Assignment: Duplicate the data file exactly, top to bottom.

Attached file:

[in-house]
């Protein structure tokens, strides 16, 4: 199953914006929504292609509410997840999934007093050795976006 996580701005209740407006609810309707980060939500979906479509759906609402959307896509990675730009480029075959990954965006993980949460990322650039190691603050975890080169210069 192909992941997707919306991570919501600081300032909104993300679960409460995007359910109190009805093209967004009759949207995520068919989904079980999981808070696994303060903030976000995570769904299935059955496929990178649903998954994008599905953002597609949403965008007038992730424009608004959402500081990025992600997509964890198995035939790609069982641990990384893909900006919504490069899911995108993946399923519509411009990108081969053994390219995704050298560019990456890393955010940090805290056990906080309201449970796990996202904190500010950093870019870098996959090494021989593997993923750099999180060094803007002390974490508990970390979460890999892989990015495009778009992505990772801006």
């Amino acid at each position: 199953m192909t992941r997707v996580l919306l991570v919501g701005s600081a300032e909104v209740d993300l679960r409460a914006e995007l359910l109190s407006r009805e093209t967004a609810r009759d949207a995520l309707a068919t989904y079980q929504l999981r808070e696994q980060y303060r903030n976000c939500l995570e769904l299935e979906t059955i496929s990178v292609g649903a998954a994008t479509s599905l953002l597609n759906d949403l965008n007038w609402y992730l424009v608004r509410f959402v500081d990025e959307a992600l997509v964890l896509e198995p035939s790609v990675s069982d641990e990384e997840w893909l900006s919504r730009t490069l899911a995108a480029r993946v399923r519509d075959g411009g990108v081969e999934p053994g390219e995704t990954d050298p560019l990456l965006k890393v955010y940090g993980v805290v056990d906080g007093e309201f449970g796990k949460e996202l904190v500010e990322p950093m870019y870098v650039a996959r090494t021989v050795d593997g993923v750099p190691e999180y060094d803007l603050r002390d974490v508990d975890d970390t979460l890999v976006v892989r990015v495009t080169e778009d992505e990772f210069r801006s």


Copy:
[in-house]
């Protein structure tokens, strides 16, 4: 199953914006929504292609509410997840999934007093050795976006 996580701005209740407006609810309707980060939500979906479509759906609402959307896509990675730009480029075959990954965006993980949460990322650039190691603050975890080169210069 192909992941997707919306991570919501600081300032909104993300679960409460995007359910109190009805093209967004009759949207995520068919989904079980999981808070696994303060903030976000995570769904299935059955496929990178649903998954994008599905953002597609949403965008007038992730424009608004959402500081990025992600997509964890198995035939790609069982641990990384893909900006919504490069899911995108993946399923519509411009990108081969053994390219995704050298560019990456890393955010940090805290056990906080309201449970796990996202904190500010950093870019870098996959090494021989593997993923750099999180060094803007002390974490508990970390979460890999892989990015495009778009992505990772801006």
């Amino acid at each position: 199953m192909t992941r997707v996580l919306l991570v919501g701005s600081a300032e909104v209740d993300l679960r409460a914006e995007l359910l109190s407006r009805e093209t967004a609810r009759d949207a995520l309707a068919t989904y079980q929504l999981r808070e696994q980060y303060r903030n976000c939500l995570e769904l299935e979906t059955i496929s990178v292609g649903a998954a994008t479509s599905l953002l597609n759906d949403l965008n007038w609402y992730l424009v608004r509410f959402v500081d990025e959307a992600l997509v964890l896509e198995p035939s790609v990675s069982d641990e990384e997840w893909l900006s919504r730009t490069l899911a995108a480029r993946v399923r519509d075959g411009g990108v081969e999934p053994g390219e995704t990954d050298p560019l990456l965006k890393v955010y940090g993980v805290v056990d906080g007093e309201f449970g796990k949460e996202l904190v500010e990322p950093m870019y870098v650039a996959r090494t021989v050795d593997g993923v750099p190691e999180y060094d803007l603050r002390d974490v508990d975890d970390t979460l890999v976006v892989r990015v495009t080169e778009d992505e990772f210069r801006s």